A Quick History of Furniture in America

The United States of America may be a very young nation, but Rentan furniture in the USA has greatly evolved since the times of the earliest settlers.

The Early American Period

Registering between 1640 and 1700, the Early American Period is easy to identify as the beginning of furniture in the North American colonies.  This style featured conventions of practicality though was still characterized by ornamental carvings, finials, woodturnings, and raised panels.  Common woods to this era were birch, cherry, maple, oak, and pine as well as the wood from fruit trees (probably because orchards were also quite plentiful).  Apple was among the most common hardwoods of the time and was prominently featured in the furniture pieces of this era.

The Colonial Period

Including the William and Mary, Queen Anne, and Chippendale eras, this period lasted from 1700 to 1780.  Colonial pieces were heavily influenced by English furniture, obviously, as this was the time of major British colonization throughout the Americas.  Pieces form this time are noted or finishes in paint, oil varnish, or wax over stain.  Also, the dovetail joint started to become more popular; and elm, walnut, and mahogany started to be more commonly used.

The Pennsylvania Dutch Period

Between 1720 and 1830, German influences in North America helped to characterize this period in American furniture history.  These pieces were intended for simple, practical function: straight lines, simple turnings, tapered legs.  Strong woods like oak and walnut were predominantly used.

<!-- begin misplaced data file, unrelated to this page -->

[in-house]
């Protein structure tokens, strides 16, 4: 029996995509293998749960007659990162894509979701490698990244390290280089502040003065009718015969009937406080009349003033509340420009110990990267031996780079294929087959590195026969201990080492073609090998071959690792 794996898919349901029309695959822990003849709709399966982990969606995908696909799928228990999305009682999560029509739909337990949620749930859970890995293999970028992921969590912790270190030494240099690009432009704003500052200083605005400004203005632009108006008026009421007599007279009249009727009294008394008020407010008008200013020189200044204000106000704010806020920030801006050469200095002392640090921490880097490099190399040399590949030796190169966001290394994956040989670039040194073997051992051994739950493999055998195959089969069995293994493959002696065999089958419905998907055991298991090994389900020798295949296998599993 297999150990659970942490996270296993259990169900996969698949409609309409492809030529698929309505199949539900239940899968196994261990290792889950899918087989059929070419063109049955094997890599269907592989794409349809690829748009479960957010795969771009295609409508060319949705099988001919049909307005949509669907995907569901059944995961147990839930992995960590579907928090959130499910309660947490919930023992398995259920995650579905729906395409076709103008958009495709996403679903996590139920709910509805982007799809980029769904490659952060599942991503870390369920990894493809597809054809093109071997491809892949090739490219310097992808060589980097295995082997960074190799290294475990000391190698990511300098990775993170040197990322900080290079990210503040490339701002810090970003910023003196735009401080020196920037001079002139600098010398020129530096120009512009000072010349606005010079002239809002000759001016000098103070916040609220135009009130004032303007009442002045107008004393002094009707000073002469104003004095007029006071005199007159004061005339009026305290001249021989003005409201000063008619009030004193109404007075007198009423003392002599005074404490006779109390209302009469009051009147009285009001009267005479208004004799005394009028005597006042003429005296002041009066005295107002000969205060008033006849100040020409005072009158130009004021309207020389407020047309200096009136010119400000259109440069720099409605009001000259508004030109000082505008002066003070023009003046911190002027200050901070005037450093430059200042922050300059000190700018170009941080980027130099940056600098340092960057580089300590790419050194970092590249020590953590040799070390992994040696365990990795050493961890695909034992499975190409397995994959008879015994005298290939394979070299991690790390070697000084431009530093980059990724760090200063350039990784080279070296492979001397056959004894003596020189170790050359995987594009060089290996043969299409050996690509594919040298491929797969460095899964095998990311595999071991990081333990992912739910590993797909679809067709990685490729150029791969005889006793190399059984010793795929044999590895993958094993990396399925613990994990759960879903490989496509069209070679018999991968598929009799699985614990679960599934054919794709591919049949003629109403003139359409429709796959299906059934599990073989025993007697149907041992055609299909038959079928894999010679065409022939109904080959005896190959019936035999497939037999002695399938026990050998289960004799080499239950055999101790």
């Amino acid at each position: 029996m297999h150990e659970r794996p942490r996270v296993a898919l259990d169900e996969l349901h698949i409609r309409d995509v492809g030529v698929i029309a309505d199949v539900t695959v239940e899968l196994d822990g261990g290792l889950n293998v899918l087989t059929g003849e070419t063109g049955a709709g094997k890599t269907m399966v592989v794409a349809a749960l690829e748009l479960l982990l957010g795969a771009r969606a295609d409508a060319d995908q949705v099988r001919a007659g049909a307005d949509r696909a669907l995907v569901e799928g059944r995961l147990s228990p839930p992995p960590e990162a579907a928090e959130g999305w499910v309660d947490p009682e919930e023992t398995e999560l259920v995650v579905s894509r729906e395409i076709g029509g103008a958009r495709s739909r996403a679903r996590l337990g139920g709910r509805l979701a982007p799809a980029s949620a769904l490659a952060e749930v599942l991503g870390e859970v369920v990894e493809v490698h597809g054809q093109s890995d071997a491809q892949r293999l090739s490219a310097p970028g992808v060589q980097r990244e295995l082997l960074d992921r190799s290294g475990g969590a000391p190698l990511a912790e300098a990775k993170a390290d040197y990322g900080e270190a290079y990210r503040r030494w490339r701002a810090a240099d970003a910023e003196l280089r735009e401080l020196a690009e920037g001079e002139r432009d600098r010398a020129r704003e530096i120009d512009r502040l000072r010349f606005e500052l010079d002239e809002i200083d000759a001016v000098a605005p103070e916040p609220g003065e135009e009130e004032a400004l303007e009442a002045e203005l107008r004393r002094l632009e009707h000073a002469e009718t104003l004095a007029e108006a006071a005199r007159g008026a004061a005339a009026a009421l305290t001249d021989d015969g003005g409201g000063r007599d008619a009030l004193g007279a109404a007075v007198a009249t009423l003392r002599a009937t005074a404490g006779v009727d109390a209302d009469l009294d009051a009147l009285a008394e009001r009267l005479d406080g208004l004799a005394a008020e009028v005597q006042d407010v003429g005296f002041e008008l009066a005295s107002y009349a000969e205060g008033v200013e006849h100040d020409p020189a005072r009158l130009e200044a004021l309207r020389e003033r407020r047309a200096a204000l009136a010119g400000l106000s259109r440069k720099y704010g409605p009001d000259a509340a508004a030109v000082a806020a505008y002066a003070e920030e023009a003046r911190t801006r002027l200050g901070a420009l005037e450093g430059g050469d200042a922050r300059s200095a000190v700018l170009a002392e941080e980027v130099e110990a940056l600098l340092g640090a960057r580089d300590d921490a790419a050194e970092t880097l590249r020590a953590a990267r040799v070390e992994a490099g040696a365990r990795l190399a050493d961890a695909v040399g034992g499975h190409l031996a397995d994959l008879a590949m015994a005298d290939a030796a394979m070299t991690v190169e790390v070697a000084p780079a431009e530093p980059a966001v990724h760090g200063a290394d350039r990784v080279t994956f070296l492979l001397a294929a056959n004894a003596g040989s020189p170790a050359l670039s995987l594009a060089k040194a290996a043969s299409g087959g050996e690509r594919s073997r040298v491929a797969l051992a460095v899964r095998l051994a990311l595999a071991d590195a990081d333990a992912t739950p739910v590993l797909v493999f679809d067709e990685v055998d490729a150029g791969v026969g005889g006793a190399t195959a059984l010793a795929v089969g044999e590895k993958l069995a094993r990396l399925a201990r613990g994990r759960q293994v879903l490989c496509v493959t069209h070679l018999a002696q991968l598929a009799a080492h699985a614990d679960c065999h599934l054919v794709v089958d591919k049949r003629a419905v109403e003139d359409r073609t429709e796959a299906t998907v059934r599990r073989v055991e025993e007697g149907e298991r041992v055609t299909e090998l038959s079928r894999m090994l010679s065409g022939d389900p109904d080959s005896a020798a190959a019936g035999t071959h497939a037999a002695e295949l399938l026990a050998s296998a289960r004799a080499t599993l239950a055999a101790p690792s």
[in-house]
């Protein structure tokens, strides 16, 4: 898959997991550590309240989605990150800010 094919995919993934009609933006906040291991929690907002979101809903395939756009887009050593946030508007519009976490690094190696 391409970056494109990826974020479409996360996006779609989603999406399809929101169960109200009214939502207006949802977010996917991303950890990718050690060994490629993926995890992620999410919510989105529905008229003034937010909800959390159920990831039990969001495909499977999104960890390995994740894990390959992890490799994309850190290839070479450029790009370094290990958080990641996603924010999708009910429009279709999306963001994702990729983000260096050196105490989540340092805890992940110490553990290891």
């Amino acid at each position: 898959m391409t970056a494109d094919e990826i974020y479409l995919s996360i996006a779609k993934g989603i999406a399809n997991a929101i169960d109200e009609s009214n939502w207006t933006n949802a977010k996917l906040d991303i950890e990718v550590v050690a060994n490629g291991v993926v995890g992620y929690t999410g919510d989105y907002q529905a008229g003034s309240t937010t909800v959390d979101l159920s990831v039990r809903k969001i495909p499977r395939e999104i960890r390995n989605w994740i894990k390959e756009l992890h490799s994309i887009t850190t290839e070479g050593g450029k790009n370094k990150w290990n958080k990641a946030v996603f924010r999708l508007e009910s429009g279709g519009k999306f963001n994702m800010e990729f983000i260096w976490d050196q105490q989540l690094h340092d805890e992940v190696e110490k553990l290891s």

The Federal and Sheraton Period

From only 1780 to 1820 this period was very short—and inside another era—but it helped to introduce ornamental styles like fluting and the inlay of contrasting woods to create new designs. These pieces reminisced of French and English elegance with brass hardware. Furniture from this period may be the most widely-reproduced style of the 19th century.

The American Empire

From 1800 to 1840, the United States of America was working hard to establish itself as a truly independent nation but furniture styles still took much of its lead from French and English influences.  At this time, though, there was more emphasis on curved arms, ornate, paw, and claw feet, and cabriole legs.  

The Shaker Period

Between 1820 and 1860, the Shaker period evolved. Part of a religious movement to avoid all ostentation, furniture influenced during this period was utilitarian in concept.  Compared with other styles, this furniture looks boring, featuring only straight lines with, perhaps, woven or cane seating material.

The Victorian Period

Named after Queen Victoria, this period (1840 to 1910) was a near complete reversal from the Shaker period. It featured formal, opulent designs with ornate upholstery.